Archival sound recordings at the BBC are held within the Information & Archives department which manages the central radio, television, music, image, written archives and the heritage collection of artworks and artefacts.The BBC began making sound recordings in 1931 for production and broadcasting purposes. Most broadcasts were live and never recorded, but a process for selecting and cataloguing some recordings developed from the late 1930s. All national ('network') radio has been captured and held since November 2008. Other categories of recordings include selected unedited material, sound effects and accent, dialect and traditional folk music of the British Isles.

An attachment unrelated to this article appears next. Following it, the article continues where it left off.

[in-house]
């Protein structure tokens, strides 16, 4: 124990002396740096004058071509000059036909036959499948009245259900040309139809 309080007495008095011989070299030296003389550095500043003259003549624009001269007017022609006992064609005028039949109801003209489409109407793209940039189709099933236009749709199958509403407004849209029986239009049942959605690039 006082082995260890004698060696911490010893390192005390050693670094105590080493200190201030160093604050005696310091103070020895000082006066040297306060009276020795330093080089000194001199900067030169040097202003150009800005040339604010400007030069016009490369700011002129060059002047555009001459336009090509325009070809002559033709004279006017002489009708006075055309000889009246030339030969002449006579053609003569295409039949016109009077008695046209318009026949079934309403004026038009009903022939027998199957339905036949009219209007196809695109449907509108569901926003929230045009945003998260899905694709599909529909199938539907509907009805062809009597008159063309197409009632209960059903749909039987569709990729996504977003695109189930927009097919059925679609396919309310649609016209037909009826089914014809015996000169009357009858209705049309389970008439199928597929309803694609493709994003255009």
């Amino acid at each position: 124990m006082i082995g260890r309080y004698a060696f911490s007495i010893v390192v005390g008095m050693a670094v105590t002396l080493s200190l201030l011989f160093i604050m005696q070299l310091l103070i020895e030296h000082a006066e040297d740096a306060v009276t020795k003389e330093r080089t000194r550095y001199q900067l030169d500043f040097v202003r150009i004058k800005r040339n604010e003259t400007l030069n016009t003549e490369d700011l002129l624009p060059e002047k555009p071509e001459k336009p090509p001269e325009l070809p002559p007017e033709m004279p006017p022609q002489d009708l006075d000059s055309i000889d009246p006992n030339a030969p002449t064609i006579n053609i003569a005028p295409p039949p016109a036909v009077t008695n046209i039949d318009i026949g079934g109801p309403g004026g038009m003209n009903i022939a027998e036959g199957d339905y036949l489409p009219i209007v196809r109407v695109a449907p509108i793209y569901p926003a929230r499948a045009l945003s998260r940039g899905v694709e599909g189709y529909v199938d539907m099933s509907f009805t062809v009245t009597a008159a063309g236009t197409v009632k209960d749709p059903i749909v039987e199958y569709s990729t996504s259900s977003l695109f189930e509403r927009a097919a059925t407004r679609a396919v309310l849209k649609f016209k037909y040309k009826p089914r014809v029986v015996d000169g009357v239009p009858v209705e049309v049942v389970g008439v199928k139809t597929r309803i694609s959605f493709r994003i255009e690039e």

There are more than 350,000 hours of radio and other audio recordings on most physical legacy formats (coarse groove and vinyl discs; 1/4" analogue tape; audiocassettes, etc). Extensive preservation and digitisation programmes have transferred approximately 40% of sound recordings to .wav and .bwav files. Supporting recorded sounds, the Written Archives Centre at Caversham, Berkshire provides academic and professional researcher access to the BBC's historic business papers and production documents and hold essential primary sources on the history of BBC radio.